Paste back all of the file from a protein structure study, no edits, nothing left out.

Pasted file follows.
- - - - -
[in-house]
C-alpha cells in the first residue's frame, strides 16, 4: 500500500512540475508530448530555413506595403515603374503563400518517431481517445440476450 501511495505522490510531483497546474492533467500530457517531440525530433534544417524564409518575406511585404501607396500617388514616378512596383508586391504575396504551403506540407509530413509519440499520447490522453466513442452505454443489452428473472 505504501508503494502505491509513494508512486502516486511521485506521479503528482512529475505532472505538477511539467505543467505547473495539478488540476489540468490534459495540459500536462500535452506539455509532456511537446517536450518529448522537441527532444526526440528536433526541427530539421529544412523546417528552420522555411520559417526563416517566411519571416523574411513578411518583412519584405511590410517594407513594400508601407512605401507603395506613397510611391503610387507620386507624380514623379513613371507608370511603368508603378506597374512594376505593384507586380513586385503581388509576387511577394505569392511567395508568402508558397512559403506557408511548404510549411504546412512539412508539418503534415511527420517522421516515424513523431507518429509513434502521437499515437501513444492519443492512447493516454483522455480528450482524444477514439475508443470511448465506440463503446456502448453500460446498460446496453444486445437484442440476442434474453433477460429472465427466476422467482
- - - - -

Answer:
[in-house]
C-alpha cells in the first residue's frame, strides 16, 4: 500500500512540475508530448530555413506595403515603374503563400518517431481517445440476450 501511495505522490510531483497546474492533467500530457517531440525530433534544417524564409518575406511585404501607396500617388514616378512596383508586391504575396504551403506540407509530413509519440499520447490522453466513442452505454443489452428473472 505504501508503494502505491509513494508512486502516486511521485506521479503528482512529475505532472505538477511539467505543467505547473495539478488540476489540468490534459495540459500536462500535452506539455509532456511537446517536450518529448522537441527532444526526440528536433526541427530539421529544412523546417528552420522555411520559417526563416517566411519571416523574411513578411518583412519584405511590410517594407513594400508601407512605401507603395506613397510611391503610387507620386507624380514623379513613371507608370511603368508603378506597374512594376505593384507586380513586385503581388509576387511577394505569392511567395508568402508558397512559403506557408511548404510549411504546412512539412508539418503534415511527420517522421516515424513523431507518429509513434502521437499515437501513444492519443492512447493516454483522455480528450482524444477514439475508443470511448465506440463503446456502448453500460446498460446496453444486445437484442440476442434474453433477460429472465427466476422467482